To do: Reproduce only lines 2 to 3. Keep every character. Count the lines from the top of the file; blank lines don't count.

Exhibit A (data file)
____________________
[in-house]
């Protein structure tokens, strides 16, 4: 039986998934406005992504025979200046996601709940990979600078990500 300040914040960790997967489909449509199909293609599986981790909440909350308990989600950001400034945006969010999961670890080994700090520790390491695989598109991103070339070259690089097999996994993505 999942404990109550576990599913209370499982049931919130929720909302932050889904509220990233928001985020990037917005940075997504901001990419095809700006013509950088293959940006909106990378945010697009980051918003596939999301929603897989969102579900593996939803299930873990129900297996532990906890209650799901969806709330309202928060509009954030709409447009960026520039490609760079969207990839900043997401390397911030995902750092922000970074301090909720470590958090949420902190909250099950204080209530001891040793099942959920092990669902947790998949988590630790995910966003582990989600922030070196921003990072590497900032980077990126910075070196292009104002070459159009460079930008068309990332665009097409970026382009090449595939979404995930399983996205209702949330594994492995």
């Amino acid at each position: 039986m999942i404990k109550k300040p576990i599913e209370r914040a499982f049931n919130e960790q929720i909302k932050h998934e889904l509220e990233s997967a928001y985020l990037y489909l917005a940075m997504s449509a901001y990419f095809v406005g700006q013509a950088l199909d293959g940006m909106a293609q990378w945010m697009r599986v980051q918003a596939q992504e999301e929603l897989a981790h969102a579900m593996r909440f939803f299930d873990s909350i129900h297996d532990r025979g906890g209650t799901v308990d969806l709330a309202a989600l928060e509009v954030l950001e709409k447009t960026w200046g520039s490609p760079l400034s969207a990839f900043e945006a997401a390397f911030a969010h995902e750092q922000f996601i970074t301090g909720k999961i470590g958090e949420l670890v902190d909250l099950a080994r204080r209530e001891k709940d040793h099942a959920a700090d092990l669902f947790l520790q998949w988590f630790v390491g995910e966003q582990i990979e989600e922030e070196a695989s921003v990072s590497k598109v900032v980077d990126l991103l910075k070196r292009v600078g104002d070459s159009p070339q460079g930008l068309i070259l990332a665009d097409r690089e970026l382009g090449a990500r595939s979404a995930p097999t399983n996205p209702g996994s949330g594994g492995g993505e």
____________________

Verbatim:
């Protein structure tokens, strides 16, 4: 039986998934406005992504025979200046996601709940990979600078990500 300040914040960790997967489909449509199909293609599986981790909440909350308990989600950001400034945006969010999961670890080994700090520790390491695989598109991103070339070259690089097999996994993505 999942404990109550576990599913209370499982049931919130929720909302932050889904509220990233928001985020990037917005940075997504901001990419095809700006013509950088293959940006909106990378945010697009980051918003596939999301929603897989969102579900593996939803299930873990129900297996532990906890209650799901969806709330309202928060509009954030709409447009960026520039490609760079969207990839900043997401390397911030995902750092922000970074301090909720470590958090949420902190909250099950204080209530001891040793099942959920092990669902947790998949988590630790995910966003582990989600922030070196921003990072590497900032980077990126910075070196292009104002070459159009460079930008068309990332665009097409970026382009090449595939979404995930399983996205209702949330594994492995």
């Amino acid at each position: 039986m999942i404990k109550k300040p576990i599913e209370r914040a499982f049931n919130e960790q929720i909302k932050h998934e889904l509220e990233s997967a928001y985020l990037y489909l917005a940075m997504s449509a901001y990419f095809v406005g700006q013509a950088l199909d293959g940006m909106a293609q990378w945010m697009r599986v980051q918003a596939q992504e999301e929603l897989a981790h969102a579900m593996r909440f939803f299930d873990s909350i129900h297996d532990r025979g906890g209650t799901v308990d969806l709330a309202a989600l928060e509009v954030l950001e709409k447009t960026w200046g520039s490609p760079l400034s969207a990839f900043e945006a997401a390397f911030a969010h995902e750092q922000f996601i970074t301090g909720k999961i470590g958090e949420l670890v902190d909250l099950a080994r204080r209530e001891k709940d040793h099942a959920a700090d092990l669902f947790l520790q998949w988590f630790v390491g995910e966003q582990i990979e989600e922030e070196a695989s921003v990072s590497k598109v900032v980077d990126l991103l910075k070196r292009v600078g104002d070459s159009p070339q460079g930008l068309i070259l990332a665009d097409r690089e970026l382009g090449a990500r595939s979404a995930p097999t399983n996205p209702g996994s949330g594994g492995g993505e």